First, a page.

Australia end Day 3 of the 2nd Test at 45/1 with a lead of 282 runs over England


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  1. #1
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    Australia end Day 3 of the 2nd Test at 45/1 with a lead of 282 runs over England



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  2. #2
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    England will resume their first innings on day three of the Adelaide Test 456 runs behind Australia with Joe Root needing a huge score to keep the Ashes series alive.

    The tourists will resume on 2-17 on day three at the Adelaide Oval, with Root (5*) and Dawid Malan (1*) at the crease with 8.4 overs bowled in their first dig.

    The pair will need a repeat of their partnership in Brisbane and then some if England are to dig themselves out of an almighty hole after Australia declared their first innings at 9-473.

    Ashes legend Michael Vaughan blasted England for failing to get anything right so far on what is fast becoming a nightmare tour down under.

    “12 for 2 and the skipper has to walk out again far too early. Pretty much every aspect of this Test team isn’t working so far on this tour, but let’s be honest it’s been the same story for a long time against the better teams,” Vaughan tweeted.

    While Vaughan piled on, Kevin Pietersen suggested the series was never going to be a contest.

    “Foolish to even think England were going to properly compete in this #ashes with everything else that’s happening off the field,” Pietersen tweeted.

    “Much easier for Aus at HOME!

    “Way harder for ENG with all the nonsense that’s happening here!”

    Pietersen later added: “Burns & Hameed out early. I’ve said it before that the system is flawed!”

    England could have been in even more trouble heading into day three with wild weather causing play to be abandoned early.

    Debutant Michael Neser and recalled paceman Jhye Richardson were starting to get some real movement late on day two and will back themselves to pick up where they left off.

    So too will the leader of the attack Mitchell Starc, who had his bunny Rory Burns caught in the slips late in the final session of the second day.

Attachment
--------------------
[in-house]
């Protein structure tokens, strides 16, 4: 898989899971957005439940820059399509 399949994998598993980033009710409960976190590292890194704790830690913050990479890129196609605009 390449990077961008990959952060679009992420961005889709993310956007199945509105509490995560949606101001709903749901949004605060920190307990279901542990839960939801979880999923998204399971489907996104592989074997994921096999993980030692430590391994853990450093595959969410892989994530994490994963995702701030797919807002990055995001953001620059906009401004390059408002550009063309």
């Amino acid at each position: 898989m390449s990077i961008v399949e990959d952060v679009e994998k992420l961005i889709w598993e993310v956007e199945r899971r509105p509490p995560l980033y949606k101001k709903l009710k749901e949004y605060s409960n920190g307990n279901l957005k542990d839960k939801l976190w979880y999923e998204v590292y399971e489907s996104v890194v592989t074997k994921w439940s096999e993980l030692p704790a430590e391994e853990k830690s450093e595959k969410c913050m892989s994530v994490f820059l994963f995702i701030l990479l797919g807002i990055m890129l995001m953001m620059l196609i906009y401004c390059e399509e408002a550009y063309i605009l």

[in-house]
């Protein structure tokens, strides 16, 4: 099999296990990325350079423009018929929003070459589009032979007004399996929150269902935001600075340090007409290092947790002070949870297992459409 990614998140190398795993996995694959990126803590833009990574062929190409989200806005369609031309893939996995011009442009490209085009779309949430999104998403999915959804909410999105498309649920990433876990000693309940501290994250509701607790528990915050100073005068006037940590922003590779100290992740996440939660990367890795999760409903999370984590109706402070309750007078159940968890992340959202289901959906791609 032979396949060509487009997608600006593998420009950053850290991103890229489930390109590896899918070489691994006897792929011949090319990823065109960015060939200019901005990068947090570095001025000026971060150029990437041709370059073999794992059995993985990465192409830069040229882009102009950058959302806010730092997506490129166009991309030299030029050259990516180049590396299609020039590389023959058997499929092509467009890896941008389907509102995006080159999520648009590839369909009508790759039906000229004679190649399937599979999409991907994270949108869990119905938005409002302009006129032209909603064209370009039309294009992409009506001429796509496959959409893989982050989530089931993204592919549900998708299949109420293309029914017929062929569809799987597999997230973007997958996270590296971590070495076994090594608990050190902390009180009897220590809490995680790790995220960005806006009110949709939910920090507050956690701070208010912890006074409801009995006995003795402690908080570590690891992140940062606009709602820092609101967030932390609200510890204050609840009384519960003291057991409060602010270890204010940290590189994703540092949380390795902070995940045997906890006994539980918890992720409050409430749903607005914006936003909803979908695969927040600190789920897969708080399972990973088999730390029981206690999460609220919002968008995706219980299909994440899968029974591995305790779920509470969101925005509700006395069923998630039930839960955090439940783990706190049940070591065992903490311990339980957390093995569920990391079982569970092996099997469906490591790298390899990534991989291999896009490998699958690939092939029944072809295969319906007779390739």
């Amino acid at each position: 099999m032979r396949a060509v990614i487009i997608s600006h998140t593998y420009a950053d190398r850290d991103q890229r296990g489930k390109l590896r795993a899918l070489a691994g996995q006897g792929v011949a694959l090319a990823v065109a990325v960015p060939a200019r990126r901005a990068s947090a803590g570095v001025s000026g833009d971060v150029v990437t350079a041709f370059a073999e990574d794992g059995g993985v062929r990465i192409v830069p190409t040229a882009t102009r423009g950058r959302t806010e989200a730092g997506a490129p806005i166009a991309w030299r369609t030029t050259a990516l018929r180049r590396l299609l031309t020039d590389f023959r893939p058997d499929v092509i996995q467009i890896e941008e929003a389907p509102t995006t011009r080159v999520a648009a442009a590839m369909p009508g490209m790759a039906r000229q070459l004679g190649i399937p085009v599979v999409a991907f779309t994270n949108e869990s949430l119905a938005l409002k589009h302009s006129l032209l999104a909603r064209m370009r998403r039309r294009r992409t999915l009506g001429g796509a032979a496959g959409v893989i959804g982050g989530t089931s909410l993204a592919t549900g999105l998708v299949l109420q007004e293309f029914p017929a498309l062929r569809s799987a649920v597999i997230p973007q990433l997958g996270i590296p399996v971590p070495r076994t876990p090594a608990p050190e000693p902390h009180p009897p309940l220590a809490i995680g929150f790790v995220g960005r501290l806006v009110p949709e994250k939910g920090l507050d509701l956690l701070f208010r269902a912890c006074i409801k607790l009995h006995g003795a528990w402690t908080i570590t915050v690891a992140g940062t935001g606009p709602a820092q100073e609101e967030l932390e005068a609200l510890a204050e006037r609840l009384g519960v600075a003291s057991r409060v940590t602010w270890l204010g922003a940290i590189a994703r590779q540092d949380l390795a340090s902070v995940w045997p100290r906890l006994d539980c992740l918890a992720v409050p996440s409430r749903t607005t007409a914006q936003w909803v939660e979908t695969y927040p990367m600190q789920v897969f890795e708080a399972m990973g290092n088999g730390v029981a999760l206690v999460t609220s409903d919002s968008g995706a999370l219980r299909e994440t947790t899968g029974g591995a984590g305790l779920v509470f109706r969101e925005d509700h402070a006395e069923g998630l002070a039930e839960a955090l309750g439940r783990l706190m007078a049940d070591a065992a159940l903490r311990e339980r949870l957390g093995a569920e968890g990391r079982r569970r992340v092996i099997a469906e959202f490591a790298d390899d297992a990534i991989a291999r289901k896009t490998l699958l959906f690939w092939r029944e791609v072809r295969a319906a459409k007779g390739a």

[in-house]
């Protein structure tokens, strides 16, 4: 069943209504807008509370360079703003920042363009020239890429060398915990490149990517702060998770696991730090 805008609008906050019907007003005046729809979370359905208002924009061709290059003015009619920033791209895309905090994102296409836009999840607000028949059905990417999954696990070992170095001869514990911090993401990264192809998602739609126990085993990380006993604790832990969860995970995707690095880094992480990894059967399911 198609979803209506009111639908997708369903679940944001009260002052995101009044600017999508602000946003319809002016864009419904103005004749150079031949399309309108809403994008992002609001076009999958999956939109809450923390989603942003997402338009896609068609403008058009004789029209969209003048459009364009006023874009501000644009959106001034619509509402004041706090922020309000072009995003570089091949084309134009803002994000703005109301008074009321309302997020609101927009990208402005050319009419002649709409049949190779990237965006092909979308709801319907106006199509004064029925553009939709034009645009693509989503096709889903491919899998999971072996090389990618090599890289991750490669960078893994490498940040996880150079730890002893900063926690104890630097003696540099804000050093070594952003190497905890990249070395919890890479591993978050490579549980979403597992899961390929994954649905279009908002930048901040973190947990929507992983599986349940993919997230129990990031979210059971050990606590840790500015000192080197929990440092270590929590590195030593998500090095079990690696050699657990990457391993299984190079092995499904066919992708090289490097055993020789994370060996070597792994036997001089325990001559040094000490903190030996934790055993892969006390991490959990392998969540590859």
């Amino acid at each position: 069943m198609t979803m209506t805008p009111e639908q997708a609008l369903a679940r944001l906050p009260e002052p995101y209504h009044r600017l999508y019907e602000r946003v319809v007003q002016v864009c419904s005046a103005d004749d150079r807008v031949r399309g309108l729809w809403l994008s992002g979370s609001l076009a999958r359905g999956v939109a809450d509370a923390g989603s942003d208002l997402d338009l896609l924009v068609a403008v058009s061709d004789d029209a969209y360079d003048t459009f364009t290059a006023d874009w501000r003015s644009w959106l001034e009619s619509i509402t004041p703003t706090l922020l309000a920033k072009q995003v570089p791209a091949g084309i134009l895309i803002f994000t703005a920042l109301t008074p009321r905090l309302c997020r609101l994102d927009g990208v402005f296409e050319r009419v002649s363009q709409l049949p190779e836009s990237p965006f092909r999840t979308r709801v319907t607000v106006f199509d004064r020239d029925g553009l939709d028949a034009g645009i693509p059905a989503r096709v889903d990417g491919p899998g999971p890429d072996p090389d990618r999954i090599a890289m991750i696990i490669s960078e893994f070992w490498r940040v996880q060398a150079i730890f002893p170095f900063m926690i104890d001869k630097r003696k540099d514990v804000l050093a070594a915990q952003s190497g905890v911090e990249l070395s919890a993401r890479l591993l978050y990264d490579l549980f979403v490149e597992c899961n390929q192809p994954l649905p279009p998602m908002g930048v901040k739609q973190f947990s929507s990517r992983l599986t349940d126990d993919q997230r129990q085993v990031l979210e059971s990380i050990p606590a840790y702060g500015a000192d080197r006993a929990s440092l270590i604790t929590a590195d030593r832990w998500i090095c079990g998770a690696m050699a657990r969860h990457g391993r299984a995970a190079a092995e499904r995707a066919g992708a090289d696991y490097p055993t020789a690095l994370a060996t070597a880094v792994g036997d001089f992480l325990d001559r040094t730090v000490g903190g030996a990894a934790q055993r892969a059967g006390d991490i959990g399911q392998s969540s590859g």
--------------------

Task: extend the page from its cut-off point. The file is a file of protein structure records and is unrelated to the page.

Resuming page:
https://www.foxsports.com.au/cricket...97e9aaec2a1b1d


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  3. #3
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    Aussies will bowl england out for less than 250, then bat again and increase any huge lead they have. The fact that so many england batsmen average under 30 this year shows how poor current batting is.

  4. #4
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    I expect England to get bundled out quickly. Aussies will probably bat again and bat England out of the game.


    Bangladeshi Man

  5. #5
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    Aussies not playing two front line pacers , I expect poms to score runs here

  6. #6
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    Quote Originally Posted by Justcrazy View Post
    28 runs partnership so far , these two doing well so far
    If you can't score runs day 3 at Adelaide, you never will.

    If their minds are right England should score 350 as par- wagging tail can make more. How Lyon bowls could be a factor.

  7. #7
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    This Australian attack is very poor.can England score 400+ runs ?

  8. #8
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    50 runs partnership here

  9. #9
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  10. #10
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    Quote Originally Posted by Devadwal View Post
    This Australian attack is very poor.can England score 400+ runs ?
    Certainly not as strong as an attack with Hazlewood & Cummins in it- I think they are both top 10 test bowlers?

    Neser & Richardson are talented shield bowlers. Good bowlers. But maybe just 5-10kph or 3-4 inches height from being top test talents.

    Adelaide has always been a ground you can score 400-500 innings 1 or 2 and still lose a match. The difference now is the night session. If you are 5 down going into the night session- you'll get rolled out that evening.

    If you are 2-4 wickets down going into the night session, you have a much greater chance to resist & survive. But it's rarely easy.

  11. #11
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    Poms have negotiated Aussies bowlers well here so far

  12. #12
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    Aussies should not have rested both Cummins and Hazelwood together, its was a bad move.

  13. #13
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    Another excellent top order partnership from Root and Malan, the concern of course is what might/will happen when one of them gets out.

  14. #14
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    123 runs partnership here

  15. #15
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    Quote Originally Posted by James View Post
    Another excellent top order partnership from Root and Malan, the concern of course is what might/will happen when one of them gets out.
    England have enough batting here , I think this test heading towards a draw , unless Aussies collapse in the second innings